LATEST | FEATURES | INTERVIEWS | NEWS | FRIGHTFEST | REVIEWS Doctor Who: Exclusive Interview With Effects Master And Writer Mike Tucker
By James Whittington, Monday 21st April 2014
Mike Tucker is one of the heroes of Doctor Who and during the pogramme’s classic and recent runs has helped bring to life some of the show’s most special effects. Here he talks about his work on the series, his writing career and about his company, The Model Unit.
HC: Did you know from a young age that you wanted to work in effects?
MT: Actually, I originally wanted to build models for the Natural History and Science Museums in London – I was fascinated as a child by the forced perspective dioramas. Then I discovered this amazing industry called special effects and the focus of that interest in models changed.
HC: Did anyone’s work influence you?
MT: If you’re around my age and into miniature effects then there’s no chance that you won’t have been influenced by the work of Derek Meddings and Ray Harryhausen. Thunderbirds, Captain Scarlet, UFO, the Sinbad films – all huge influences.
HC: How did you become part of the BBC’s famous Effects Department?
MT: I saw an edition of the BBC magazine programme Pebble Mill At One that featured an interview with Bernard Wilkie who was the head of the VFX dept. I got hold of a copy of his book The Technique of Special Effects in Television and that was my career path set. My parents arranged a visit to the VFX dept in the early 80’s, and I had a long talk with the guys there. I followed their advice on what courses to take, then joined as a trainee the day I left college.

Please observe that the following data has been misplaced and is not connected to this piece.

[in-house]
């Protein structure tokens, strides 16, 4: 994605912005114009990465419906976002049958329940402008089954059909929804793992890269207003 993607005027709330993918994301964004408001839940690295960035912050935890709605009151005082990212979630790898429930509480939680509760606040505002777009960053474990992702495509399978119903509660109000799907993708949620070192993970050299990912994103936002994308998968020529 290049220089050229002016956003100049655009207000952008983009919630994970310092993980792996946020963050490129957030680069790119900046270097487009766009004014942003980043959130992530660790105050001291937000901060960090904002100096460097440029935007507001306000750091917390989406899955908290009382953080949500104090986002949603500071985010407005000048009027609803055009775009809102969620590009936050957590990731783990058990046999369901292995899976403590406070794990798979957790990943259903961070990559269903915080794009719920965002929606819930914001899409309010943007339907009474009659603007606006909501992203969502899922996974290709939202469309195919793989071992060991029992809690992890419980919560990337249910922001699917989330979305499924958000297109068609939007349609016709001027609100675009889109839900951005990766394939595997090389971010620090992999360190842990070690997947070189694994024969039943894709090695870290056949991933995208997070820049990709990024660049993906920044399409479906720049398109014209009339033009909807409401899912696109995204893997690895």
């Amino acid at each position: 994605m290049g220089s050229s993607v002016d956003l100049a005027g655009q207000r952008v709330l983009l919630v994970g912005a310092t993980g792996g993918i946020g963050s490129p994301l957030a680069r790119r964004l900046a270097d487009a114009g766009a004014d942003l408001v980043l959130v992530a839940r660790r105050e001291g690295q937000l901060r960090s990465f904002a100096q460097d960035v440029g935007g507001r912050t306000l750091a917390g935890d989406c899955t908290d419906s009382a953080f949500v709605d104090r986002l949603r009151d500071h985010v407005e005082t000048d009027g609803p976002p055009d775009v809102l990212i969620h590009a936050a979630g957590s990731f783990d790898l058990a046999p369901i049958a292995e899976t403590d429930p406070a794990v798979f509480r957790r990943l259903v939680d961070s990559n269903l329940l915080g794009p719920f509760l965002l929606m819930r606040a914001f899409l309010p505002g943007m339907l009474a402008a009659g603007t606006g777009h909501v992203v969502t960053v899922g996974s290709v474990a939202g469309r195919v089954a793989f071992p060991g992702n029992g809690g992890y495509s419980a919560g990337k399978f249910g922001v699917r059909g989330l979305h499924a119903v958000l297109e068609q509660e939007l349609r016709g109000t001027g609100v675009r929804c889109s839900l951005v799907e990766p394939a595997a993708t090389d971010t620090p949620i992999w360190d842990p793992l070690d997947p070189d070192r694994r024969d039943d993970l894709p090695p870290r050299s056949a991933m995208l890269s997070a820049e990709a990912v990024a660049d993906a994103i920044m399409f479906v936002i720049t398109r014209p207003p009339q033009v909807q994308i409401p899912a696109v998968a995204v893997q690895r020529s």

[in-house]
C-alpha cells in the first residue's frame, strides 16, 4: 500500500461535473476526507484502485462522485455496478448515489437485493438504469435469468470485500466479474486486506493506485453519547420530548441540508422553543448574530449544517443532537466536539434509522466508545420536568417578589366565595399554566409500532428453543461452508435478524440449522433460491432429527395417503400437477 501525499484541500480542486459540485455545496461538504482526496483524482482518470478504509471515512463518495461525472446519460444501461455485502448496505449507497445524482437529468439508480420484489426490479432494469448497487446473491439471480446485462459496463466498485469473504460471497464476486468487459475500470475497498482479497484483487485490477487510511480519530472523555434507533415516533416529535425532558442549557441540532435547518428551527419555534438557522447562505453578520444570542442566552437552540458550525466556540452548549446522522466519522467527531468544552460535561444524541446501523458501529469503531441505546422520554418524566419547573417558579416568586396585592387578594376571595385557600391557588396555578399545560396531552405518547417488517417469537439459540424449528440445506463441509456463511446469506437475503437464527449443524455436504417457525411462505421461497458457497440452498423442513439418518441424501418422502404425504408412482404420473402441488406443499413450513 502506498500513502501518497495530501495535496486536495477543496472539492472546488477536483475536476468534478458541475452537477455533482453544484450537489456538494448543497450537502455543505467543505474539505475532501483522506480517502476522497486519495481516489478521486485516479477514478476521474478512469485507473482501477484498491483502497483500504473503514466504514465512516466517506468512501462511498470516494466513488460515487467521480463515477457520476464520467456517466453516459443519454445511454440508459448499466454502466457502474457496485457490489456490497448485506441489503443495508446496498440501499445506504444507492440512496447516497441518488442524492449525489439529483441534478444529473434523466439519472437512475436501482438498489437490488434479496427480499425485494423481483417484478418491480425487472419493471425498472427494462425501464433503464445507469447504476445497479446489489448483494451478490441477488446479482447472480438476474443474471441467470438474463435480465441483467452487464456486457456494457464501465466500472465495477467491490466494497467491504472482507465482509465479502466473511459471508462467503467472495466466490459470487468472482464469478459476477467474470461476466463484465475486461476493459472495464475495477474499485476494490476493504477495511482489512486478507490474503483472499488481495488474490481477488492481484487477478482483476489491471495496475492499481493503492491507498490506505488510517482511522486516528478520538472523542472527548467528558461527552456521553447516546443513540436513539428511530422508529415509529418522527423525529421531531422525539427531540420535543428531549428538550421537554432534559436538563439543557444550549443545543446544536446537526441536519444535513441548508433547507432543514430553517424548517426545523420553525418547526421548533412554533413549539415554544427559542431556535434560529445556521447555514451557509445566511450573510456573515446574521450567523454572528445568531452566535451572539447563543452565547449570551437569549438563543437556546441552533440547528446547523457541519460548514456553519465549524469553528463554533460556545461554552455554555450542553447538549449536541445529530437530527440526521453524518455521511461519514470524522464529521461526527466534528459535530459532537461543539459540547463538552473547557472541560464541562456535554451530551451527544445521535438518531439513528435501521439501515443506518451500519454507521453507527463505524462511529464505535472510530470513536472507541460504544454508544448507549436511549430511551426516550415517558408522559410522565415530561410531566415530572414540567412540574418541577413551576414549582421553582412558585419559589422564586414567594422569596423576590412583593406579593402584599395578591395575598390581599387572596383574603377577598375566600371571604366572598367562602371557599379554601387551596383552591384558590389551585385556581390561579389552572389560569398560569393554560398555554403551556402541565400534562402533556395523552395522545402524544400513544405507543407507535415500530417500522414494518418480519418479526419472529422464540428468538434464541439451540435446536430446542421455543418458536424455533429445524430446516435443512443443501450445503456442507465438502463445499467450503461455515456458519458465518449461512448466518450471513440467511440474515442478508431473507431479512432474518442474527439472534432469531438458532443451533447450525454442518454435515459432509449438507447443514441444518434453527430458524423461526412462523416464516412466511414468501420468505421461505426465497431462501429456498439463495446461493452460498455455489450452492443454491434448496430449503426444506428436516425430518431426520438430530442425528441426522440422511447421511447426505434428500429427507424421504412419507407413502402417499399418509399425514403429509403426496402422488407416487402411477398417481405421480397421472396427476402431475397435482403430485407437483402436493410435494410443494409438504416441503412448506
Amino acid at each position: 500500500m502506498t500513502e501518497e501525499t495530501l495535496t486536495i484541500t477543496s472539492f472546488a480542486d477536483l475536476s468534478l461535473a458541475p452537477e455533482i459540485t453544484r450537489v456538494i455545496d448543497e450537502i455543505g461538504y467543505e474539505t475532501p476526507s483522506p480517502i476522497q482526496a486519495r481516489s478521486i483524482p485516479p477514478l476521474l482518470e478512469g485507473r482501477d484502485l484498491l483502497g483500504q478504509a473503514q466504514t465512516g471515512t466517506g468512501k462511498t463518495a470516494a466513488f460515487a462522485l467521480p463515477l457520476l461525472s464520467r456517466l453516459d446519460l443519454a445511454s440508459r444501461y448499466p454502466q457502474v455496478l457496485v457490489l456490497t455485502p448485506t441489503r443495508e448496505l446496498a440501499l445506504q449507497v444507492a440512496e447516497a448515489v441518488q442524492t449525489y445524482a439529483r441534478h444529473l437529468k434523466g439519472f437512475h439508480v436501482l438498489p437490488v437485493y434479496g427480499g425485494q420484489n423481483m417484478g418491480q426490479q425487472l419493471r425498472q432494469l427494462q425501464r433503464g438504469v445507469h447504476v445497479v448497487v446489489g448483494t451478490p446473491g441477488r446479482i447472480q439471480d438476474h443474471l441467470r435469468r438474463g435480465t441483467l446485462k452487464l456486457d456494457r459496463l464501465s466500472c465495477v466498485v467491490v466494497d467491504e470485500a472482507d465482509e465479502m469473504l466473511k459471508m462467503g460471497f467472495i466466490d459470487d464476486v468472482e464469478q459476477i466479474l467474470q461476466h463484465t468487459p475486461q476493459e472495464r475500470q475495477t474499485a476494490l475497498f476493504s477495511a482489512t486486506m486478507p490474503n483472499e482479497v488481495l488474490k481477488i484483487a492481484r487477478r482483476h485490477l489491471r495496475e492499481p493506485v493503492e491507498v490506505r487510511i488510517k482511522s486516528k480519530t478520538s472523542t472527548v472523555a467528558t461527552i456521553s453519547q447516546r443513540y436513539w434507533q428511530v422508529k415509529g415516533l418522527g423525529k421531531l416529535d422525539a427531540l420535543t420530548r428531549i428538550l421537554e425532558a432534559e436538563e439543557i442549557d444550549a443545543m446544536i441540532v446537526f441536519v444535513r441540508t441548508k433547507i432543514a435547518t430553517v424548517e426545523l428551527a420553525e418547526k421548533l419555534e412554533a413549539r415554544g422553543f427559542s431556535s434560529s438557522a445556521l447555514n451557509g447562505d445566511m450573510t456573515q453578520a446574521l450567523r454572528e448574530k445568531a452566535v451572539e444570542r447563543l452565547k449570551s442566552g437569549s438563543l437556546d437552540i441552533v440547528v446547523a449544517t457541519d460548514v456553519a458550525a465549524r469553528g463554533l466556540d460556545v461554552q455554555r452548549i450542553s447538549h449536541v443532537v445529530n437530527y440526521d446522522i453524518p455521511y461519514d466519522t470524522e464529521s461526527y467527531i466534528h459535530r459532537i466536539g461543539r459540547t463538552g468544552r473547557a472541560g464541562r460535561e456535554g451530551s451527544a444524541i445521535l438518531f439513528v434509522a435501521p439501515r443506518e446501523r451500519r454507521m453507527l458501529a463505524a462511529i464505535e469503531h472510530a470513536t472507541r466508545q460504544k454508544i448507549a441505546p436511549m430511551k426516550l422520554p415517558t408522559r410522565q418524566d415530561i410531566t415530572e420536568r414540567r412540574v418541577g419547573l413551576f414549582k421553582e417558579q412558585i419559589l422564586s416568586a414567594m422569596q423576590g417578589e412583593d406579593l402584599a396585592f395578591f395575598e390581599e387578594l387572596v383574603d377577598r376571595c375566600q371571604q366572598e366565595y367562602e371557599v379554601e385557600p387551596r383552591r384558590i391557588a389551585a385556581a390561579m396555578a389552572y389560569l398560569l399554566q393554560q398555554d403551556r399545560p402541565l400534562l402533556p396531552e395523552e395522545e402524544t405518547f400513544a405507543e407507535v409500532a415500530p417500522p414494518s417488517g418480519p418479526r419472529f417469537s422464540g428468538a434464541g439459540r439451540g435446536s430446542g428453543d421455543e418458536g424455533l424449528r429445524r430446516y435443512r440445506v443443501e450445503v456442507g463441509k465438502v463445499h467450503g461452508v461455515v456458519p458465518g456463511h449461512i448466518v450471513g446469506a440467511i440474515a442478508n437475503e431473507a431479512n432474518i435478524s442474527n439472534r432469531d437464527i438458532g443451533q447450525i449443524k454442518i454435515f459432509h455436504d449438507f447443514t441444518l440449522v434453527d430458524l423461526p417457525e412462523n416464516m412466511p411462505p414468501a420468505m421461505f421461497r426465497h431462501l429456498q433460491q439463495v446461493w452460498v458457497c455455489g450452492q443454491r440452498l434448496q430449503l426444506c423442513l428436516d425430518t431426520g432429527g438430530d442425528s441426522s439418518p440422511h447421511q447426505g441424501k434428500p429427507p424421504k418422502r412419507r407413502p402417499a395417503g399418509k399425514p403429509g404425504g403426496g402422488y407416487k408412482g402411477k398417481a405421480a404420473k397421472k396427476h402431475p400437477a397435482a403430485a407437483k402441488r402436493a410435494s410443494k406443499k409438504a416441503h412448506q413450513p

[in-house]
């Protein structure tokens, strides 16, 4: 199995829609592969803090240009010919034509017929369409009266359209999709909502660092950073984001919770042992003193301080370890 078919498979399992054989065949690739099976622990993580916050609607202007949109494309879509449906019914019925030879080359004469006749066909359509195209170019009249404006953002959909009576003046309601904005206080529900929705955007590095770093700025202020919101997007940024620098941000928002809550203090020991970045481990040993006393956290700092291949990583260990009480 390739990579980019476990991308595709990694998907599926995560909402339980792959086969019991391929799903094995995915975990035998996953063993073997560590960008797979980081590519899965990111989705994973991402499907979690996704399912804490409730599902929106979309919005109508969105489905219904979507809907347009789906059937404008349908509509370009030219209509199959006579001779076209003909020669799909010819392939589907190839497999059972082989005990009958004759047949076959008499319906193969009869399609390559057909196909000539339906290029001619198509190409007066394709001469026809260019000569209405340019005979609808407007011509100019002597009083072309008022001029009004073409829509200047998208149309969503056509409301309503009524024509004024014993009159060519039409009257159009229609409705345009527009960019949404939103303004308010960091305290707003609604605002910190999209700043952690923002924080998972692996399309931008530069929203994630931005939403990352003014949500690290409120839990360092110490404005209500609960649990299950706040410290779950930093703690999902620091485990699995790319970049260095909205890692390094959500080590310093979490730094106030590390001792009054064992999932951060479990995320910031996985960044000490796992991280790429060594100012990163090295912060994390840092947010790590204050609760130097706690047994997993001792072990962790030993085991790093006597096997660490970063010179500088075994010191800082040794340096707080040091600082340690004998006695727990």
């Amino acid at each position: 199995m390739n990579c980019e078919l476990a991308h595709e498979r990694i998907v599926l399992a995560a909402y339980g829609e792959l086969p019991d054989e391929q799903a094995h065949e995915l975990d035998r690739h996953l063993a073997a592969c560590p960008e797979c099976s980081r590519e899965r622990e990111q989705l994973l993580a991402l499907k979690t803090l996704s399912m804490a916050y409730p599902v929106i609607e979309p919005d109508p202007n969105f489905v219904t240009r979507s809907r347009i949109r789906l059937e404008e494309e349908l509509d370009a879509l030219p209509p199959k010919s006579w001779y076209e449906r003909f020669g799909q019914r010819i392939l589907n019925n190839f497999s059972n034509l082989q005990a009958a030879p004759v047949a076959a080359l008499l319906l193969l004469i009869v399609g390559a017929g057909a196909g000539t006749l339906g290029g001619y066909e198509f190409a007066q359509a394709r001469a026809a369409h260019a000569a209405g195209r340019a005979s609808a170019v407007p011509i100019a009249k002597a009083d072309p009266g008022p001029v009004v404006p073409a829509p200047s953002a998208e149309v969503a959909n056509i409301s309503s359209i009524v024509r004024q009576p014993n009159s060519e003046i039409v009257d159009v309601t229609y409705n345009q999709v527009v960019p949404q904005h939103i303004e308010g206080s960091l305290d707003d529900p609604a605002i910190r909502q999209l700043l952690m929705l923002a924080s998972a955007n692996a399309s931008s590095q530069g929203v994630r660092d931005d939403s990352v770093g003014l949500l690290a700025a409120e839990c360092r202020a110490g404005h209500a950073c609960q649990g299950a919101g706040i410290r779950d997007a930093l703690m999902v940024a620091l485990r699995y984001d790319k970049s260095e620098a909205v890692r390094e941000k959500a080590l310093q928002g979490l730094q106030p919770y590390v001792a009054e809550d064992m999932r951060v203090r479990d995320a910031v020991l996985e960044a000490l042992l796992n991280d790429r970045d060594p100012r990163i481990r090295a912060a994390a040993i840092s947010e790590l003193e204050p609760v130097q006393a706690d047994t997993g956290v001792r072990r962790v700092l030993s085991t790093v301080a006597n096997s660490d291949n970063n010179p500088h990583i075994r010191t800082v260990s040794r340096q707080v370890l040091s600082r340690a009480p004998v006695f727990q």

HC: Your first work on Doctor Who was for The Trial Of A Time Lord, were you nervous?
MT: Excited more than nervous. To finally get to work on a show that I had loved since a child was quite a strange feeling. And to get to build the TARDIS as one of my first jobs, too.
HC: From the classic series, you’re best remembered for the work you did for the Seventh Doctor adventures. What was it like working on those stories?
MT: A lot has been written about the ‘family’ feeling that classic Doctor Who had, and it’s true, it was a very close knit team. A lot of that came down to producer John Nathan Turner setting up a kind of rep company of people he trusted, and then letting them all contribute to the final programme. The whole BBC worked in that manner back then, you were part of this very special organisation. TV Centre, Lime Grove, the BBC Film Studios at Ealing were all magical places to work.
HC: What sort of budgets did you have to work within?
MT: Very small! I was never involved in the actual budget side of the classic series as I only ever worked on it in an assistant capacity, not as a designer. But we’re talking thousands of pounds as opposed to tens of thousands.
HC: What did you learn from working on a show like Doctor Who?